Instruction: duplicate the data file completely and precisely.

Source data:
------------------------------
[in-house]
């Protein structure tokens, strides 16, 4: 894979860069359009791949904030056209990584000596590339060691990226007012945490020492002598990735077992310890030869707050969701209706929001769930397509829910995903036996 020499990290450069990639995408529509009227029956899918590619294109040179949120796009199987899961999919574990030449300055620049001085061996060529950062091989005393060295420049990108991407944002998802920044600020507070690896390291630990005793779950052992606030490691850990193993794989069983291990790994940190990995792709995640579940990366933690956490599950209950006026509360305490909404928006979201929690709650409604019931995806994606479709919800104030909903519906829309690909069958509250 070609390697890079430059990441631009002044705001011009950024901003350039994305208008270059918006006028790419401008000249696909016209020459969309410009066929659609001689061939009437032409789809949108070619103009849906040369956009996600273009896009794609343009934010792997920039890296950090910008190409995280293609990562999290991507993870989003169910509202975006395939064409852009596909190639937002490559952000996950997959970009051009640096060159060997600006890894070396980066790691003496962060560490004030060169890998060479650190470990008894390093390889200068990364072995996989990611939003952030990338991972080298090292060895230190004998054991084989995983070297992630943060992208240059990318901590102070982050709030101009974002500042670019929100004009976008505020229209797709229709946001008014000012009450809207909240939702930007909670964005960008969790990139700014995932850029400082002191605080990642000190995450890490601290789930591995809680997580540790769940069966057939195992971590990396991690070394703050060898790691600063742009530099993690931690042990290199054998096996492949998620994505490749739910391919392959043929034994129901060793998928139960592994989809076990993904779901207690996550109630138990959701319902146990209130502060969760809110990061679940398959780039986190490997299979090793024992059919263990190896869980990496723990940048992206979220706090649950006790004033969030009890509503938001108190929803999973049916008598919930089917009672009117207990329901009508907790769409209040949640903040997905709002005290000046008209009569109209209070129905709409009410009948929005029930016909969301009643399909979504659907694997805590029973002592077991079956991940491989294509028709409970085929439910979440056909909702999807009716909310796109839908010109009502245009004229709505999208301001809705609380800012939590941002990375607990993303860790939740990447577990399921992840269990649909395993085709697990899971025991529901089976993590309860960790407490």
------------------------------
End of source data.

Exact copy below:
[in-house]
């Protein structure tokens, strides 16, 4: 894979860069359009791949904030056209990584000596590339060691990226007012945490020492002598990735077992310890030869707050969701209706929001769930397509829910995903036996 020499990290450069990639995408529509009227029956899918590619294109040179949120796009199987899961999919574990030449300055620049001085061996060529950062091989005393060295420049990108991407944002998802920044600020507070690896390291630990005793779950052992606030490691850990193993794989069983291990790994940190990995792709995640579940990366933690956490599950209950006026509360305490909404928006979201929690709650409604019931995806994606479709919800104030909903519906829309690909069958509250 070609390697890079430059990441631009002044705001011009950024901003350039994305208008270059918006006028790419401008000249696909016209020459969309410009066929659609001689061939009437032409789809949108070619103009849906040369956009996600273009896009794609343009934010792997920039890296950090910008190409995280293609990562999290991507993870989003169910509202975006395939064409852009596909190639937002490559952000996950997959970009051009640096060159060997600006890894070396980066790691003496962060560490004030060169890998060479650190470990008894390093390889200068990364072995996989990611939003952030990338991972080298090292060895230190004998054991084989995983070297992630943060992208240059990318901590102070982050709030101009974002500042670019929100004009976008505020229209797709229709946001008014000012009450809207909240939702930007909670964005960008969790990139700014995932850029400082002191605080990642000190995450890490601290789930591995809680997580540790769940069966057939195992971590990396991690070394703050060898790691600063742009530099993690931690042990290199054998096996492949998620994505490749739910391919392959043929034994129901060793998928139960592994989809076990993904779901207690996550109630138990959701319902146990209130502060969760809110990061679940398959780039986190490997299979090793024992059919263990190896869980990496723990940048992206979220706090649950006790004033969030009890509503938001108190929803999973049916008598919930089917009672009117207990329901009508907790769409209040949640903040997905709002005290000046008209009569109209209070129905709409009410009948929005029930016909969301009643399909979504659907694997805590029973002592077991079956991940491989294509028709409970085929439910979440056909909702999807009716909310796109839908010109009502245009004229709505999208301001809705609380800012939590941002990375607990993303860790939740990447577990399921992840269990649909395993085709697990899971025991529901089976993590309860960790407490």